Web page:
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Friday, July 9, 2010

New Afghan war strategy....Defeat Taliban through trade.....Drug trade.

Strange are the ways of super powers. Sometimes their line of thinking seems so bizarre and so strange that you would not be prepared to believe. Same thing is happening in the American and allies’ brains. After realizing their helplessness at the hands of Taliban insurgency, the brilliant military minds have come up with a strange idea; in order to help puppet Afghan government and break the Taliban momentum, don’t fight drug trade. This was reported by the Financial Times, in its recent publication.
The paper has reported that change in command in Afghanistan may not lead to any change in strategy in spite of the fact that after nearly a decade of war, the goal of breaking the Taliban’s momentum seems no closer. Yet on one point there remains near-consensus among policymakers. Since Afghanistan’s drug trade contributes to the strength of the Taliban and the weakness of the government, fighting the drug traffic is agreed to be integral to fighting the insurgency. Alas, this intuitively appealing idea is almost precisely the opposite of the truth. Yes, the drug trade helps the Taliban and harms the Afghan government. But efforts to fight drugs strengthen the insurgency rather than weaken it. Counter narcotics policies reward those who remain successful drug-dealers, concentrating those rewards in the hands of the Taliban, warlords and corrupt officials.
Anti-drug policies run into the law of unintended consequences and, more brutally, the laws of supply and demand. Afghanistan has a virtual lock on world opium production: it is both the incumbent and by far the lowest-cost supplier. Extensive inventories, estimated at two years’ worldwide consumption, preclude shortages. Retail demand for the heroin produced from Afghan opium is only slightly sensitive to export prices, because most of its retail price consists of distributors’ mark-ups rather than the raw material price.
Therefore, even large price increases in Afghanistan will lead to only small decreases in exports. Counter drug efforts, meanwhile, only push poppy production from one region to another. Due to the efforts of the Afghan government and its allies, including the US, 27 of the 34 provinces of Afghanistan are now virtually poppy-free. But total production and exports have not decreased. The seven remaining poppy-growing provinces are all in the Pashto-speaking south, where the Taliban’s writ runs. Our policies have given the insurgency the ability to tax virtually the entire world supply of illicit opium.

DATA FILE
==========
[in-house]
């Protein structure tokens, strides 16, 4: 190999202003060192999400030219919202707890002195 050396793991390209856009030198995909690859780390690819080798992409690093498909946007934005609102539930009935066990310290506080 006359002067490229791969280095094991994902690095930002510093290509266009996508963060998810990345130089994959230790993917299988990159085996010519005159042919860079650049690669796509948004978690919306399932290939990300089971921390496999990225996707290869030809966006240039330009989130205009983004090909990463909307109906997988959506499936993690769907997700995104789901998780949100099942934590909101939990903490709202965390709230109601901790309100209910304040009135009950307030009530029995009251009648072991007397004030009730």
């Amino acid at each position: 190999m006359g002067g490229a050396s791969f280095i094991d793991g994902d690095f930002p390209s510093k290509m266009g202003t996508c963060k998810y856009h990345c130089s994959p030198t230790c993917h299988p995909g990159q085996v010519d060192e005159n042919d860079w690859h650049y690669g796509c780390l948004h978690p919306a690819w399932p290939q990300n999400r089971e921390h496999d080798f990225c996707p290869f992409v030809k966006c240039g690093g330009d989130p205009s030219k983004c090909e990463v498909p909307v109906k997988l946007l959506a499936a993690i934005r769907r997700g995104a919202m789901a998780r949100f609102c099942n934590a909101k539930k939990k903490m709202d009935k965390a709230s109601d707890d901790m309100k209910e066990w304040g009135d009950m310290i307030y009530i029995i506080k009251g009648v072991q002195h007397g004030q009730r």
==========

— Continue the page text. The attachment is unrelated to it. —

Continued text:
The Obama administration has largely ceased the eradication of opium crops – a practice that angers local farmers However, the alternatives – developing other crops and attacking high-level traffickers – also drive up opium prices, increasing funds to the Taliban. Completely eliminating the Afghan opium trade would eliminate Afghan opium revenues. But the relationship is not linear: smaller reductions in production drive drug revenues up rather than down, through large price increases and small decreases in volume.
To some extent, enforcement can target those dealers most closely aligned with the insurgency, and the US military and other agencies are doing their best to concentrate on traffickers with direct links to military targets. But all the main Afghan heroin traffickers – including some of the Northern Alliance warlords who helped force the Taliban from power in 2002 – still happily export drugs produced in Taliban areas.
The development of alternative crops seems like a civilian-friendly substitute for eradication. Yet insurgents and warlords can also exact an extortion “tax” for all economic activity in their zones of control, not just poppy cultivation. Money that leaks from efforts to promote alternative crops buys the same guns as money extracted from drug dealers.
Not all counter drug policies are futile or perverse in their outcomes. Officials corrupted by the drug trade should be swiftly removed from seats of power, to bolster confidence in the government. Drug treatment to address Afghanistan’s horrendous heroin abuse problem can help to reduce demand. Encouraging consumer countries (including Iran and Russia) to step up domestic drug enforcement and drug treatment could act to shrink the revenues of Afghan traffickers.
Yet it would be foolish to expect much in the way of improvements from any of these approaches. There simply are not many feasible drug-control activities in Afghanistan that do more good than harm. This is a case where less really is more: since the natural tendency of counter drug efforts is to help our enemies, we should pursue those efforts as little as possible. As a first step in breaking the Taliban’s momentum, we might stop filling its coffers.

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